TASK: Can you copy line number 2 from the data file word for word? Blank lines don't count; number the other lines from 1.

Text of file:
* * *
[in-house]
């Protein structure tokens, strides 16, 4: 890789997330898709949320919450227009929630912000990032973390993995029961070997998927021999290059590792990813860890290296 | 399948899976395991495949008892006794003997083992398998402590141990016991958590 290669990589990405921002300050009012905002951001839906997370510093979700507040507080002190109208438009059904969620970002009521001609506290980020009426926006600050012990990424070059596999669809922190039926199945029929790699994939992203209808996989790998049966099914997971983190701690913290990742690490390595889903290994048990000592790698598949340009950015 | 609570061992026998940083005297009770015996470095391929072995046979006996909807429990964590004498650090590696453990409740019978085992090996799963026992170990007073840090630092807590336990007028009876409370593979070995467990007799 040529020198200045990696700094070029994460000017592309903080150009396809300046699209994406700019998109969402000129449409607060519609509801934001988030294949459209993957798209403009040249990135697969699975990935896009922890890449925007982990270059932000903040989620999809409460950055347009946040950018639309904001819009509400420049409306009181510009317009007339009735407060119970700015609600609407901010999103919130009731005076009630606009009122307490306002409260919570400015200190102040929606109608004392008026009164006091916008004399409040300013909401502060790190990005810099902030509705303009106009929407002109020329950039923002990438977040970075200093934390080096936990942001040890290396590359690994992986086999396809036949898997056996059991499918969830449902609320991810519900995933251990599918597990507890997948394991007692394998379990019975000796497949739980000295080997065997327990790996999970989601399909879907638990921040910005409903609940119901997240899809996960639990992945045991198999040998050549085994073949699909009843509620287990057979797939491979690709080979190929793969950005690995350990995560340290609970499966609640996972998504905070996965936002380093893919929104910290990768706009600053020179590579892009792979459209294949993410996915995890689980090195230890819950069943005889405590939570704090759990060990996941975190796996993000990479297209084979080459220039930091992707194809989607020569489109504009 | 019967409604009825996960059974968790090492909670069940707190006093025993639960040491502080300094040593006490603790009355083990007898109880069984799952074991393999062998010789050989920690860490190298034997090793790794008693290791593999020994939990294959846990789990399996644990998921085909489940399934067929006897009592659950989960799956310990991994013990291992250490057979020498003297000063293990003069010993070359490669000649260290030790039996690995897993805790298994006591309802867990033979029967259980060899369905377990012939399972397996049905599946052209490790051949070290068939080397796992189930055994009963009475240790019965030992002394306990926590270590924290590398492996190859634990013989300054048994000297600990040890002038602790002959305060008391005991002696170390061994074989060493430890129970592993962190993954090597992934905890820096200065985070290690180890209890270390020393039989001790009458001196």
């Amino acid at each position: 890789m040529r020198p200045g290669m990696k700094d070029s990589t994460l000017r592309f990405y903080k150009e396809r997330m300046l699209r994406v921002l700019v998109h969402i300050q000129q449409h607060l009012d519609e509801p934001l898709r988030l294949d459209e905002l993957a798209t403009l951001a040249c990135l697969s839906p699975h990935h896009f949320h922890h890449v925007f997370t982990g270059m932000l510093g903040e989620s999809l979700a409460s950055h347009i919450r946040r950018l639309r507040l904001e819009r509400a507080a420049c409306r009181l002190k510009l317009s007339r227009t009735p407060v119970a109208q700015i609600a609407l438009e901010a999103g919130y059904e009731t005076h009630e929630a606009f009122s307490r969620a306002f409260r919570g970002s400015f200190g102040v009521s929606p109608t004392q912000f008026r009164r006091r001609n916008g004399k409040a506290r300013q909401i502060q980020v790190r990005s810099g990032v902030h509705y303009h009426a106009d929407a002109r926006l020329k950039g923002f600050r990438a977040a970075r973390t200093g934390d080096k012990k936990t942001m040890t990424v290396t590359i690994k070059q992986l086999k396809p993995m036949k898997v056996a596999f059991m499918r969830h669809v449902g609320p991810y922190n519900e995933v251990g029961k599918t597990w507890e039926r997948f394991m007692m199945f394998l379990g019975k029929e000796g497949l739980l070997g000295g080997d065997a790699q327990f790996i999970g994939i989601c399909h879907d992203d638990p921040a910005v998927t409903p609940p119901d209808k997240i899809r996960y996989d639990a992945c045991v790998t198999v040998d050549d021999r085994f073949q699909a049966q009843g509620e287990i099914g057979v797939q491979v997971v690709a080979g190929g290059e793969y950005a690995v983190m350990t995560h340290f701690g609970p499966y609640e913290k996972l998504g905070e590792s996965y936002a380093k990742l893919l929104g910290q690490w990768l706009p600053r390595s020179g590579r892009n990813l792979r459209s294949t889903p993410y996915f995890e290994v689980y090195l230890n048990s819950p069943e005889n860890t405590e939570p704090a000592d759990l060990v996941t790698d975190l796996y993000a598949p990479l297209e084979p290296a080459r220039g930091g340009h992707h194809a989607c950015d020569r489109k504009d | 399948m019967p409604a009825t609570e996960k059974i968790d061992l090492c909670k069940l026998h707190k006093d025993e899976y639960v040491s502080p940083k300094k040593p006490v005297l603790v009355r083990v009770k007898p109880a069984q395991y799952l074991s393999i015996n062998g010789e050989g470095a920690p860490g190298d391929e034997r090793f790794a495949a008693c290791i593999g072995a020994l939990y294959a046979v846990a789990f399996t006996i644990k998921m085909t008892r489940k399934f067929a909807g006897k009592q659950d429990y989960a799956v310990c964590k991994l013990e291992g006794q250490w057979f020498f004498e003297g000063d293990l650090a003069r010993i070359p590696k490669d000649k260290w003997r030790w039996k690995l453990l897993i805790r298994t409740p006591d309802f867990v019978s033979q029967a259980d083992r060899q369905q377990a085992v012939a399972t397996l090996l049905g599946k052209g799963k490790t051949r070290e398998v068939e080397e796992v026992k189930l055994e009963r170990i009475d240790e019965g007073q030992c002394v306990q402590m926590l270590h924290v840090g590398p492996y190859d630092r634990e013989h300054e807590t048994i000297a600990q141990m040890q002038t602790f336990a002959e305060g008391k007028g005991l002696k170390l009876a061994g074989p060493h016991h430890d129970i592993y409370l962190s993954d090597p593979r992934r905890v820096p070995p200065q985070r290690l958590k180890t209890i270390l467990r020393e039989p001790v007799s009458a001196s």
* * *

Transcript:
């Protein structure tokens, strides 16, 4: 890789997330898709949320919450227009929630912000990032973390993995029961070997998927021999290059590792990813860890290296 | 399948899976395991495949008892006794003997083992398998402590141990016991958590 290669990589990405921002300050009012905002951001839906997370510093979700507040507080002190109208438009059904969620970002009521001609506290980020009426926006600050012990990424070059596999669809922190039926199945029929790699994939992203209808996989790998049966099914997971983190701690913290990742690490390595889903290994048990000592790698598949340009950015 | 609570061992026998940083005297009770015996470095391929072995046979006996909807429990964590004498650090590696453990409740019978085992090996799963026992170990007073840090630092807590336990007028009876409370593979070995467990007799 040529020198200045990696700094070029994460000017592309903080150009396809300046699209994406700019998109969402000129449409607060519609509801934001988030294949459209993957798209403009040249990135697969699975990935896009922890890449925007982990270059932000903040989620999809409460950055347009946040950018639309904001819009509400420049409306009181510009317009007339009735407060119970700015609600609407901010999103919130009731005076009630606009009122307490306002409260919570400015200190102040929606109608004392008026009164006091916008004399409040300013909401502060790190990005810099902030509705303009106009929407002109020329950039923002990438977040970075200093934390080096936990942001040890290396590359690994992986086999396809036949898997056996059991499918969830449902609320991810519900995933251990599918597990507890997948394991007692394998379990019975000796497949739980000295080997065997327990790996999970989601399909879907638990921040910005409903609940119901997240899809996960639990992945045991198999040998050549085994073949699909009843509620287990057979797939491979690709080979190929793969950005690995350990995560340290609970499966609640996972998504905070996965936002380093893919929104910290990768706009600053020179590579892009792979459209294949993410996915995890689980090195230890819950069943005889405590939570704090759990060990996941975190796996993000990479297209084979080459220039930091992707194809989607020569489109504009 | 019967409604009825996960059974968790090492909670069940707190006093025993639960040491502080300094040593006490603790009355083990007898109880069984799952074991393999062998010789050989920690860490190298034997090793790794008693290791593999020994939990294959846990789990399996644990998921085909489940399934067929006897009592659950989960799956310990991994013990291992250490057979020498003297000063293990003069010993070359490669000649260290030790039996690995897993805790298994006591309802867990033979029967259980060899369905377990012939399972397996049905599946052209490790051949070290068939080397796992189930055994009963009475240790019965030992002394306990926590270590924290590398492996190859634990013989300054048994000297600990040890002038602790002959305060008391005991002696170390061994074989060493430890129970592993962190993954090597992934905890820096200065985070290690180890209890270390020393039989001790009458001196």